To confirm that primary tumors developed variable and nonhereditable levels of ER stress, we harvested primary tumors from mice bearing both Hi and Lo tumors and transplanted them s.c. into the flanks of syngeneic mice (Fig. 3B). The Hi primary tumor (indicated in red) was transplanted into the upper left flank, whereas the Lo primary tumors (indicated in yellow) were transplanted in the remaining three quadrants of a single mouse. Fourteen days after transplantation, we observed that both Hi and Lo tumors had similar levels of XBP1-luc bioluminescent signal (Fig. 3B and C). Furthermore, the differences in luciferase signal between Hi and Lo tumors were not due to differences in reporter mRNA expression (Supplementary Fig. S5A). Finally, Hi tumors had increased endogenous XBP1 splicing, paralleling the splicing of the reporter XBP1-luc, as well as increased expression of BiP, confirming increased ER stress in tumors with higher bioluminescent signal (Fig. 3D; Supplementary Fig. S5B). Therefore, ER stress caused by the tumor microenvironment was unique to each primary tumor and reflected the variation of microenvironmental stress.
Increased XBP1-luc activity was regulated by the loss of glucose utilization in vivo
To elucidate what factors may mediate these differences of XBP1-luc activity, we injected tumor-bearing Tag-luc mice with labeled RGD peptide or 2-DG probes to measure angiogenesis or glucose uptake, respectively. Compared with mice injected with the RGD probe or the dye alone, primary tumors with higher XBP1-luc activity (red arrows) possessed significantly lower 2-DG uptake [Fig. 4A (top) and B]. Conversely, tumors with lower XBP1-luc activity (yellow arrows) had higher 2-DG uptake. By contrast, the level of XBP1-luc activity did not significantly correlate with RGD uptake or microvessel density in tumors (Supplementary Fig. S6A and B).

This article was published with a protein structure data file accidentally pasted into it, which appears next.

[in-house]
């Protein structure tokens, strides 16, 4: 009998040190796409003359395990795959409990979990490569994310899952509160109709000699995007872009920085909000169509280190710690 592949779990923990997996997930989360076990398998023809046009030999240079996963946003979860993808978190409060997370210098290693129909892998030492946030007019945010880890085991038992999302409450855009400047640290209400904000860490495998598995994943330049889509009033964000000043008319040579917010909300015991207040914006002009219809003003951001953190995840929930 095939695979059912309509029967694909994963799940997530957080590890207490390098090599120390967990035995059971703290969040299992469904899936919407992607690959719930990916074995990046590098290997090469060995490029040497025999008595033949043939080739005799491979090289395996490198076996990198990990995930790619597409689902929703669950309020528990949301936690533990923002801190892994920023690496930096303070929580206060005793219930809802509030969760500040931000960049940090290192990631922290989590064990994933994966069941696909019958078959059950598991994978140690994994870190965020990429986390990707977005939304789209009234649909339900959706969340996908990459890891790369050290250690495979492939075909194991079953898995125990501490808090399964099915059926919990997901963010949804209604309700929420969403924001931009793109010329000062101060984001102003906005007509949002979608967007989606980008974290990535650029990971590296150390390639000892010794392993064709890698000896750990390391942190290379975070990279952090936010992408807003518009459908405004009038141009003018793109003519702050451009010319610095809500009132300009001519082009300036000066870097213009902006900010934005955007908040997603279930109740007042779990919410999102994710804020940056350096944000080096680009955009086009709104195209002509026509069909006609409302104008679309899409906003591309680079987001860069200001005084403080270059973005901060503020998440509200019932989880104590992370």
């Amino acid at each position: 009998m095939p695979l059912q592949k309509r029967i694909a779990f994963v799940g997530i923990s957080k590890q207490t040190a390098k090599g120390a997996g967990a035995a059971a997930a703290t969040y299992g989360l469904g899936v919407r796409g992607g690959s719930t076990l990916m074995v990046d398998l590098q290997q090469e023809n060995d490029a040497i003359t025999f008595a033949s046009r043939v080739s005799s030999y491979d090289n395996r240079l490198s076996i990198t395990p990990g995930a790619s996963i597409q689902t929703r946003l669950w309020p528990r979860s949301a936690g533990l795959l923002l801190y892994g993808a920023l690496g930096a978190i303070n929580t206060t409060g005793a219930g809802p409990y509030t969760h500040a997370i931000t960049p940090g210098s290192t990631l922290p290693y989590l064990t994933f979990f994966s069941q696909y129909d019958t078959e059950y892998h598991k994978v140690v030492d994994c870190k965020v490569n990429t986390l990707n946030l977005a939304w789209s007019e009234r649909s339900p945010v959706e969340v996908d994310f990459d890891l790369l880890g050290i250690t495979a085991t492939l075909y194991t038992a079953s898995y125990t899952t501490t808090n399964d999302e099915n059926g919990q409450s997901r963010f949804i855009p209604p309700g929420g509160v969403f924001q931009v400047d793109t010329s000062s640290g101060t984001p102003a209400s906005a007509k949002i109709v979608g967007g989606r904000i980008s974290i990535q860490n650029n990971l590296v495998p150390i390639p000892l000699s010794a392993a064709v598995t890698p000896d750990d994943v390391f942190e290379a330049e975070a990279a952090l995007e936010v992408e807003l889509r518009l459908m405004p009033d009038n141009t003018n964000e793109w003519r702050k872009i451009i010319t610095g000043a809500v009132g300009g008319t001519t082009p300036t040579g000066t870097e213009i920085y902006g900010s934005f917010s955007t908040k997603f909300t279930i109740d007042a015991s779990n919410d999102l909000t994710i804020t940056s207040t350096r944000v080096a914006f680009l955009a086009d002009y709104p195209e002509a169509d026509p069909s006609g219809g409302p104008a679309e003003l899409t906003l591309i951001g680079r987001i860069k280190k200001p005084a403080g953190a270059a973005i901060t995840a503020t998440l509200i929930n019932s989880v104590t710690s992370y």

To confirm that differences in 2-DG uptake were not due to genetic differences or tumor size, cells from a single Tag-luc tumor were injected at multiple sites in a single mouse. Tumors grew to similar sizes and showed heterogeneous XBP1-luc signal (Fig. 4A, bottom). As with primary tumors, transplanted tumors with higher XBP1-luc activity (red arrows) had lower 2-DG uptake. Tumors with lower XBP1-luc activity (yellow arrows) had higher 2-DG uptake. Thus, XBP1-luc activity in the microenvironment inversely correlated with glucose uptake in tumors.
Because the XBP1-luc activity in tumors inversely correlated with glucose uptake, we determined whether inhibition of glucose utilization could modulate XBP1-luc activity in primary tumors. Indeed, tumor cells cultured in glucose-depleted medium had 27.2-fold more luciferase activity than control treated cells (Fig. 4C). We treated mice with 2-DG to mimic a state of glucose deprivation. Tag-luc tumors treated with 2-DG had a 1.78-fold increase in bioluminescence compared with control mice (Fig. 4D). Therefore, the heterogeneity of ER stress in primary tumors correlated with the loss of glucose uptake because inhibition of glucose utilization increased ER stress.
Hypoxia modulated XBP1-luc signal in spontaneous tumors
To determine if XBP1-luc activity was regulated by hypoxia, we analyzed Tag-luc tumors for XBP1-luc protein in hypoxic areas of the tumor. Indeed, luciferase activity colocalized with the hypoxic marker CA-9 and with lower pO2 levels, indicating that XBP1 splicing occurred in hypoxic areas (Fig. 5A). To confirm that XBP1 splicing could occur in hypoxic microenvironments, we isolated primary Tag-luc breast tumors and cultured the cells for 5 to 10 days. After 48 hours of hypoxia, Tag-luc tumor cells had 58.0-fold more luciferase activity than normoxic cells (Fig. 5B), indicating that Tag-luc tumors spliced XBP1 under hypoxic conditions.